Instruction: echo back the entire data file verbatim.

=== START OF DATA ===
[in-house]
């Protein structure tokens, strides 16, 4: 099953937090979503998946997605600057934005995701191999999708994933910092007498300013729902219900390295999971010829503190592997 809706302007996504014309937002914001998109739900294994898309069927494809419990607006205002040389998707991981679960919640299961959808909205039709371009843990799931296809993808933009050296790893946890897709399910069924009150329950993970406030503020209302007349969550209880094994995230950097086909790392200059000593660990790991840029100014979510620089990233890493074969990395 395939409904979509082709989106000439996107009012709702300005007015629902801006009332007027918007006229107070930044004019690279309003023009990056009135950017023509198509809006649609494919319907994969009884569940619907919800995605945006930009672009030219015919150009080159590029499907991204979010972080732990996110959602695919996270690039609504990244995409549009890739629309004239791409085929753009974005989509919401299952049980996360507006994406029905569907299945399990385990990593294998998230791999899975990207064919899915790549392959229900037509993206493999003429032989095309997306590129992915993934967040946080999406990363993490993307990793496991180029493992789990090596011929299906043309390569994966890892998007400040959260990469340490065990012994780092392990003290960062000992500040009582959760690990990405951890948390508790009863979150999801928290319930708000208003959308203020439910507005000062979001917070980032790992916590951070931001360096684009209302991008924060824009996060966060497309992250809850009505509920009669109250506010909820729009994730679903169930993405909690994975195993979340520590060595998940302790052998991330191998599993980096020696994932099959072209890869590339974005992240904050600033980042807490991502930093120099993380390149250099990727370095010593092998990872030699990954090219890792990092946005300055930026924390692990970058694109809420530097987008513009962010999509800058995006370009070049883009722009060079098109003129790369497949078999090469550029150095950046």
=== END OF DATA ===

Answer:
[in-house]
């Protein structure tokens, strides 16, 4: 099953937090979503998946997605600057934005995701191999999708994933910092007498300013729902219900390295999971010829503190592997 809706302007996504014309937002914001998109739900294994898309069927494809419990607006205002040389998707991981679960919640299961959808909205039709371009843990799931296809993808933009050296790893946890897709399910069924009150329950993970406030503020209302007349969550209880094994995230950097086909790392200059000593660990790991840029100014979510620089990233890493074969990395 395939409904979509082709989106000439996107009012709702300005007015629902801006009332007027918007006229107070930044004019690279309003023009990056009135950017023509198509809006649609494919319907994969009884569940619907919800995605945006930009672009030219015919150009080159590029499907991204979010972080732990996110959602695919996270690039609504990244995409549009890739629309004239791409085929753009974005989509919401299952049980996360507006994406029905569907299945399990385990990593294998998230791999899975990207064919899915790549392959229900037509993206493999003429032989095309997306590129992915993934967040946080999406990363993490993307990793496991180029493992789990090596011929299906043309390569994966890892998007400040959260990469340490065990012994780092392990003290960062000992500040009582959760690990990405951890948390508790009863979150999801928290319930708000208003959308203020439910507005000062979001917070980032790992916590951070931001360096684009209302991008924060824009996060966060497309992250809850009505509920009669109250506010909820729009994730679903169930993405909690994975195993979340520590060595998940302790052998991330191998599993980096020696994932099959072209890869590339974005992240904050600033980042807490991502930093120099993380390149250099990727370095010593092998990872030699990954090219890792990092946005300055930026924390692990970058694109809420530097987008513009962010999509800058995006370009070049883009722009060079098109003129790369497949078999090469550029150095950046």